The fire resistance rating of a wall depends on the overall wall assembly rather than individual materials, but common assemblies for metal stud walls with brick veneer are considered to have a 4-hour rating on the brick side, similar to a traditional masonry wall. Many different brick veneer assemblies have been tested and certified to have ratings of 1-2 hours as a whole, even with wood studs instead of steel, which is a sufficient rating for almost all common building types [7].

Courtesy of Endicott
Courtesy of Endicott
Courtesy of Endicott
Courtesy of Endicott

While maintaining the necessary fire rating and desirable aesthetic qualities of traditional clay brick walls, thin brick is a lightweight, economical, time-saving option to achieve your design goals. Though the term “veneer” can carry connotations of “fake” materials, thin bricks are real clay bricks, simply thinner and installed in different methods than traditional masonry. These installation methods can save time and increase precision on a project, without sacrificing aesthetics or leaving a finished product with a monotonous “prefabricated” appearance. The different sizes and thicknesses with the variety of textures and colors available instead create an inspiring palette for any design.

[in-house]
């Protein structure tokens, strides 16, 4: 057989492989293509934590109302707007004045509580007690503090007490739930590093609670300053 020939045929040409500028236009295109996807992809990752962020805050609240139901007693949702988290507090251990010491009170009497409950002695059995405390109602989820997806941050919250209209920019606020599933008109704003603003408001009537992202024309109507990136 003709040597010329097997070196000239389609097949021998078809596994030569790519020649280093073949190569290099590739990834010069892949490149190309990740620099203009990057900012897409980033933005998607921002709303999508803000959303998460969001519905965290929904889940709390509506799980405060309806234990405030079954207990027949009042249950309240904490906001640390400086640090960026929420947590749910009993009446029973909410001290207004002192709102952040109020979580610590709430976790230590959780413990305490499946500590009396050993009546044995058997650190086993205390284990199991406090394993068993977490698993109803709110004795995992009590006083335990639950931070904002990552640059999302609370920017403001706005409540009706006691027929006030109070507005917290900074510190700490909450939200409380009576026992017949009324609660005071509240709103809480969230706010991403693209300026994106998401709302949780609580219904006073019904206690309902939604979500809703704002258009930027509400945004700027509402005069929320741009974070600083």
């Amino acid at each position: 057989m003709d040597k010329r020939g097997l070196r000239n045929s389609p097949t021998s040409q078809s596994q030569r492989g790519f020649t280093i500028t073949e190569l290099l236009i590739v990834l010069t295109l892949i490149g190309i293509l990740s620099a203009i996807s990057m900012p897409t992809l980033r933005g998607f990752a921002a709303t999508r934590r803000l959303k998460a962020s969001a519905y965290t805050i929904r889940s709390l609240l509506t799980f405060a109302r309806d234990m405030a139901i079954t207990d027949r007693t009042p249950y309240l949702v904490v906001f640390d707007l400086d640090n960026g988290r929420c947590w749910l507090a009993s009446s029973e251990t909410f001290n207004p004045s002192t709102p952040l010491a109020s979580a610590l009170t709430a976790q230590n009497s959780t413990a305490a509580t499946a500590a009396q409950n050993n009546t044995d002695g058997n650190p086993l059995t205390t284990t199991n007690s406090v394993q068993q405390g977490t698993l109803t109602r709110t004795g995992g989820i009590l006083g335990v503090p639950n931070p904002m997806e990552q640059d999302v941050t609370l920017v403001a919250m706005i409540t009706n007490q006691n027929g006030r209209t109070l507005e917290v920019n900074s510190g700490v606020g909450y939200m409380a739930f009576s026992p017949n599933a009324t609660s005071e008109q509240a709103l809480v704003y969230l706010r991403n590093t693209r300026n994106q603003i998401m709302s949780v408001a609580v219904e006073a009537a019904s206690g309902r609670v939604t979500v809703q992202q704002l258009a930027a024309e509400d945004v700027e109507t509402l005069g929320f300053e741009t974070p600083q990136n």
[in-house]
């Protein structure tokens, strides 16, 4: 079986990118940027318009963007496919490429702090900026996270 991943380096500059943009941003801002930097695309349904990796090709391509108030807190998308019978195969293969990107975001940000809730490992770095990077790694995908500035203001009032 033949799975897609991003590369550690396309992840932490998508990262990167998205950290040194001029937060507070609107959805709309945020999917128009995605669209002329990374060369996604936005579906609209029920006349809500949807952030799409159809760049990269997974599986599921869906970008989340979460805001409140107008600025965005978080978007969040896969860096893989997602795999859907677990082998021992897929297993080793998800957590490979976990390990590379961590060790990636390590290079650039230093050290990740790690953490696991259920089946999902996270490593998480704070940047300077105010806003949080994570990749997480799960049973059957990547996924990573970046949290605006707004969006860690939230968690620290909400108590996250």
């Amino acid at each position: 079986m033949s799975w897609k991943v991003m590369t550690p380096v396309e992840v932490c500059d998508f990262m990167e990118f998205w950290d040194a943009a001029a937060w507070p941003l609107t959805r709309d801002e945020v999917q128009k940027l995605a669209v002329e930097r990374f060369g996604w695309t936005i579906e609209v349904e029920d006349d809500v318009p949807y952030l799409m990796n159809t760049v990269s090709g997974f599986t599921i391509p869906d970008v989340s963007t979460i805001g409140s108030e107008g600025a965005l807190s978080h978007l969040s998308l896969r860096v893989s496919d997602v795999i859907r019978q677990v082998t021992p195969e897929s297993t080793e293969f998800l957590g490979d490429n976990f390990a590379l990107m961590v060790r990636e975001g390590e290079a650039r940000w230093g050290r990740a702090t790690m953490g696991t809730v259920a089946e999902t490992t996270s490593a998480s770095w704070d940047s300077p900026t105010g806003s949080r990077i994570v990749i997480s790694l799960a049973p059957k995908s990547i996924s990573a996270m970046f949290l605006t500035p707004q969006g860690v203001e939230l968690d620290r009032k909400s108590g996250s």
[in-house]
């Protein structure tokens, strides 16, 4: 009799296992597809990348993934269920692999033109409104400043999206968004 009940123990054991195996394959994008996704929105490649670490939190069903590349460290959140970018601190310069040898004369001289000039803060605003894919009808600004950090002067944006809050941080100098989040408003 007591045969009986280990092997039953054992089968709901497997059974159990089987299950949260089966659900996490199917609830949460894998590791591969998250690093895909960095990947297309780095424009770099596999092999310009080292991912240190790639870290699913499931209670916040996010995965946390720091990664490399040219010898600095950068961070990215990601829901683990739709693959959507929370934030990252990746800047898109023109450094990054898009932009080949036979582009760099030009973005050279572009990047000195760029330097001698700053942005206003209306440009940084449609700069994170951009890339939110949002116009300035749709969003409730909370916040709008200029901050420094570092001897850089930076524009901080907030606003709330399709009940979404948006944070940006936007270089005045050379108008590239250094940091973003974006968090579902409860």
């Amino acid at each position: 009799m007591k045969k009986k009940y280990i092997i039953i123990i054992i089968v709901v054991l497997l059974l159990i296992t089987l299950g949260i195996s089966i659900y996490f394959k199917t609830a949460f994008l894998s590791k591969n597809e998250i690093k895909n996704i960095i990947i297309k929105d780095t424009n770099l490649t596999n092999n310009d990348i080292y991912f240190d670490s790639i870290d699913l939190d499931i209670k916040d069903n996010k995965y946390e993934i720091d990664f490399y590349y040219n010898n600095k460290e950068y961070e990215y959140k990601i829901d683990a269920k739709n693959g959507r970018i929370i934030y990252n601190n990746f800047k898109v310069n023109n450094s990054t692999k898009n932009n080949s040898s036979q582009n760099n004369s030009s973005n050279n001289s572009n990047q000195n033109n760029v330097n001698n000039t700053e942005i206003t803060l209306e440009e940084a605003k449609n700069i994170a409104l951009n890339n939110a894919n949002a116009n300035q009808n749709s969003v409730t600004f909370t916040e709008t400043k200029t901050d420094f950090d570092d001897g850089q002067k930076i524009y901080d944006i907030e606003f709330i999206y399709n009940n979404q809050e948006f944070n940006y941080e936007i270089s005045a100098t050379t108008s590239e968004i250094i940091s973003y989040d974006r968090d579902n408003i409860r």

[1] https://www.merriam-webster.com/dictionary/face%20brick
[2] https://www.sciencedirect.com/topics/engineering/calcium-silicate
[3] https://theconstructor.org/building/calcium-silicate-bricks-masonry-construction/17256/
[4] http://buildingdefectanalysis.co.uk/masonry-defects/an-introduction-to-calcium-silicate-bricks/
[5] https://endicott.com/
[6] http://www.gobrick.com/docs/default-source/read-research-documents/technicalnotes/28c-thin-brick-veneer.pdf
[7] http://www.gobrick.com/docs/default-source/read-research-documents/technicalnotes/16-fire-resistance-of-brick-masonry.pdf
[8] https://home.howstuffworks.com/home-improvement/construction/materials/5-fire-resistant-building-materials5.htm
[9] https://www.gobrick.com/docs/default-source/read-research-documents/technicalnotes/9-manufacturing-of-brick.pdf?sfvrsn=0

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Cite: "Beyond Face Value of Face Brick: Thin Brick, Fire Resistance, and Aesthetics" 27 Oct 2020. ArchDaily. Accessed . <https://www.archdaily.com/936258/beyond-face-value-of-face-brick-thin-brick-fire-resistance-and-aesthetics> ISSN 0719-8884